But over time, they outstay their usefulness. We begin to live in them permanently. They start to shape our choices regardless of the situation. That’s when they become armor, a second skin we never shed. The humor that served well to break tension during a quarrel now stands in the way when anyone tries to get close. The “happy place” in your mind that got you through a crisis soon occupies all your thoughts and makes real life look even more miserable. The perfectionism that rewarded you with a job well done turns into an unrelenting, daily taskmaster.
If I’m going to wear the armor of God, I first need to remove the Armor of Me. I can’t hold the shield of perfectionism and the shield of faith at the same time. The belt of truth won’t fit if I’m wrapped in denial.
I have been trying to wear both, to supplement God’s armor with a secondary layer of protection. I thought it was helping, and instead it is just in the way. That means unlearning patterns that have become second nature.
To return to the “Little Way” of Thérèse, staying small means there is a moment of trust required as we let go of the defense systems we’ve adopted to feel safe and avoid overwhelming feelings. We hand responsibility for our well-being back to God, our good and loving Father.
Once I became aware of all these defenses I was using, I started after them with a vengeance. Removing the Armor of Me became my all-consuming mission. This quickly took me to a place of self-loathing, because I discovered just how tightly I had wrapped my armor around me and how difficult it was to step out of it. I became highly frustrated and ashamed over my lack of progress. The anxiety over attempting to change intensified. I felt this huge responsibility to fix myself, and I couldn’t do it.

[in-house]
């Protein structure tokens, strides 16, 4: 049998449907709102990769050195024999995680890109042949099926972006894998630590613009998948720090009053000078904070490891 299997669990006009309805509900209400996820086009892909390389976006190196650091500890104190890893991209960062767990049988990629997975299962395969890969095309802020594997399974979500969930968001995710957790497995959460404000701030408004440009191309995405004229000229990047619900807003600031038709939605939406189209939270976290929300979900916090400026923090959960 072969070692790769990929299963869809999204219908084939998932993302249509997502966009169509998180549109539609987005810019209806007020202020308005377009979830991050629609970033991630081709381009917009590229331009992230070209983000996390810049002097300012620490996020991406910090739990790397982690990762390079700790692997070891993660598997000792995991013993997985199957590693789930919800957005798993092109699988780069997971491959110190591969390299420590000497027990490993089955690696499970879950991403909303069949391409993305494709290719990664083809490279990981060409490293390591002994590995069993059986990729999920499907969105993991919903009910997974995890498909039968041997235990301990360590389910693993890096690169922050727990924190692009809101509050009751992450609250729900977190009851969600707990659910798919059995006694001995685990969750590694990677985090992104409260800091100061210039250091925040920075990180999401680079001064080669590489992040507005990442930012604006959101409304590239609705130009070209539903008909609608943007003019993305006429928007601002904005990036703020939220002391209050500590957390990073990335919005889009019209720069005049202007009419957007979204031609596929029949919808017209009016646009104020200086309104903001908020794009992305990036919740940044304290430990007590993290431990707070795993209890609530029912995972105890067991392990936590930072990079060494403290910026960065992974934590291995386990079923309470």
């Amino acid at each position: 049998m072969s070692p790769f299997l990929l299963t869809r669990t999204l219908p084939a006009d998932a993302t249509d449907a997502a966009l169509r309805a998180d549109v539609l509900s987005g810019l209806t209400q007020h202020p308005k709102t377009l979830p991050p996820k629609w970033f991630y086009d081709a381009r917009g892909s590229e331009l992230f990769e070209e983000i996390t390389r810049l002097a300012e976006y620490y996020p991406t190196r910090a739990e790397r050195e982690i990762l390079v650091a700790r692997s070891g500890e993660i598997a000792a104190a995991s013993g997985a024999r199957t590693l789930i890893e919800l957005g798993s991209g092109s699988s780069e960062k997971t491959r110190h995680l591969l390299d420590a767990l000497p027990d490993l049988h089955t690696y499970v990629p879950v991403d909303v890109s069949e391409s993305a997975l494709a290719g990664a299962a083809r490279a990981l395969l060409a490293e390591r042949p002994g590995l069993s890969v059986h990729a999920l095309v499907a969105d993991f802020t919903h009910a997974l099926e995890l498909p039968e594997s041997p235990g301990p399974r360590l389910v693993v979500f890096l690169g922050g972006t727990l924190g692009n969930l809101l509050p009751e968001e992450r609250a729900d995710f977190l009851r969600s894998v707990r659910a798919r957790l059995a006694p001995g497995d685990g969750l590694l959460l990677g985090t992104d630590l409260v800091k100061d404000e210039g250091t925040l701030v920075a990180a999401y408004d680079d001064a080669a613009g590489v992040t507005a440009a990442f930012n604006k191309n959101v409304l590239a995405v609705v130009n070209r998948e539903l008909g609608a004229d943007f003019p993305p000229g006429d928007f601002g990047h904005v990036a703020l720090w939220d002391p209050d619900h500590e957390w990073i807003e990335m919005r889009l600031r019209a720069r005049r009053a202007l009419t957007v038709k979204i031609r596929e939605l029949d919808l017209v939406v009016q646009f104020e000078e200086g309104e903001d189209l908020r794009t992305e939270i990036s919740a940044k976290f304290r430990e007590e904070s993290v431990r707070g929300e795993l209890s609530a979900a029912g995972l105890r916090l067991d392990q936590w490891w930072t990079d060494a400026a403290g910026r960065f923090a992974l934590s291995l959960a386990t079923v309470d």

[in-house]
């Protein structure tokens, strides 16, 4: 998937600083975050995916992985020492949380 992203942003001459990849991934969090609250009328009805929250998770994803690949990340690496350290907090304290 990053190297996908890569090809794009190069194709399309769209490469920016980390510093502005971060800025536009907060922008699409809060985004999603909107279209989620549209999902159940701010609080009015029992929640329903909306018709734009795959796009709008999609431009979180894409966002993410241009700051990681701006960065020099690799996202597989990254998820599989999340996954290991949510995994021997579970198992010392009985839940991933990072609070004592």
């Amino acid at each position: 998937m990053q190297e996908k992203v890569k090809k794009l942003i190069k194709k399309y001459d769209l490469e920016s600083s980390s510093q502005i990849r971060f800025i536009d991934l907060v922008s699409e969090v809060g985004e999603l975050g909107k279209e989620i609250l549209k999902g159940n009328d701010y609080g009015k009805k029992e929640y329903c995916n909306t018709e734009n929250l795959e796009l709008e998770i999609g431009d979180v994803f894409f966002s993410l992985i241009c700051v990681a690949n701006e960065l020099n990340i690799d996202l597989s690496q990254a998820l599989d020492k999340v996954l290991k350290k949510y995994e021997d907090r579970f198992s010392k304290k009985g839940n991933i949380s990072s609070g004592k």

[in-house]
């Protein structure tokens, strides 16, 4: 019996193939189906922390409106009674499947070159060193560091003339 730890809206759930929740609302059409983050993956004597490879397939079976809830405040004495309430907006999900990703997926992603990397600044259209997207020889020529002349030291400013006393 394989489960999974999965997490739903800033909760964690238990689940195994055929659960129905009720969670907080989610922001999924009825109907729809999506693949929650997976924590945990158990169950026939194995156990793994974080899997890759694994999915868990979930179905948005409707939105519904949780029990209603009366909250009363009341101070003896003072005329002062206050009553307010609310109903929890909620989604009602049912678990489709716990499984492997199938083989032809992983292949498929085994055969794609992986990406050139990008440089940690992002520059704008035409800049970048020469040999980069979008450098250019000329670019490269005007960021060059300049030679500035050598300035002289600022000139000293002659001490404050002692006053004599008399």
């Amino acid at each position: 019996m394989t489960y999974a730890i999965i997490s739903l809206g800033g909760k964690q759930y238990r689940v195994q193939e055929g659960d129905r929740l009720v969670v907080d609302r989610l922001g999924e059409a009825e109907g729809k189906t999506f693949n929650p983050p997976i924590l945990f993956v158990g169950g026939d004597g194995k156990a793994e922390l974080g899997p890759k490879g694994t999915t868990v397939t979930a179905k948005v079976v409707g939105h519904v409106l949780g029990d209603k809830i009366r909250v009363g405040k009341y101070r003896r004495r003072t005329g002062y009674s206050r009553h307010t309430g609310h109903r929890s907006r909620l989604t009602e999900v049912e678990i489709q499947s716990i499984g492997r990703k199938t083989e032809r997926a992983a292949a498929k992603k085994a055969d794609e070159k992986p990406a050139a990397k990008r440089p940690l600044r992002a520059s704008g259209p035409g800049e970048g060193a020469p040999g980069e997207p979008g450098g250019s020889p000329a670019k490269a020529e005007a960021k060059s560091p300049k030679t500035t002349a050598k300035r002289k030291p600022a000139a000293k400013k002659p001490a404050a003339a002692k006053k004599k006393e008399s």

But maybe instead of shutting down, I could invite God to help me ask questions. What was generating my fears? What was sending my very being into so much panic? If I could identify and care for those places, my self-protection mechanisms might begin dissolving on their own. My mind and body would no longer need to be on constant high alert because the perceived threat would no longer feel as threatening.
It all needs time. A friend of mine who struggles with alcoholism once described the journey to recovery as “10 miles in, 10 miles out.” We cannot rush through what is a lifelong process.
And our need for help changing becomes one more opportunity to stay small. We can entrust the work of being transformed to God, letting Jesus replace our backwards, inside-out armor with his garments of praise.
J. D. Peabody is a writer and lead pastor of New Day Church in Federal Way, Washington. This essay is adapted from Perfectly Suited: The Armor of God for the Anxious Mind by J. D. Peabody. © Aspire Press, a division of Tyndale Publishing House (2022).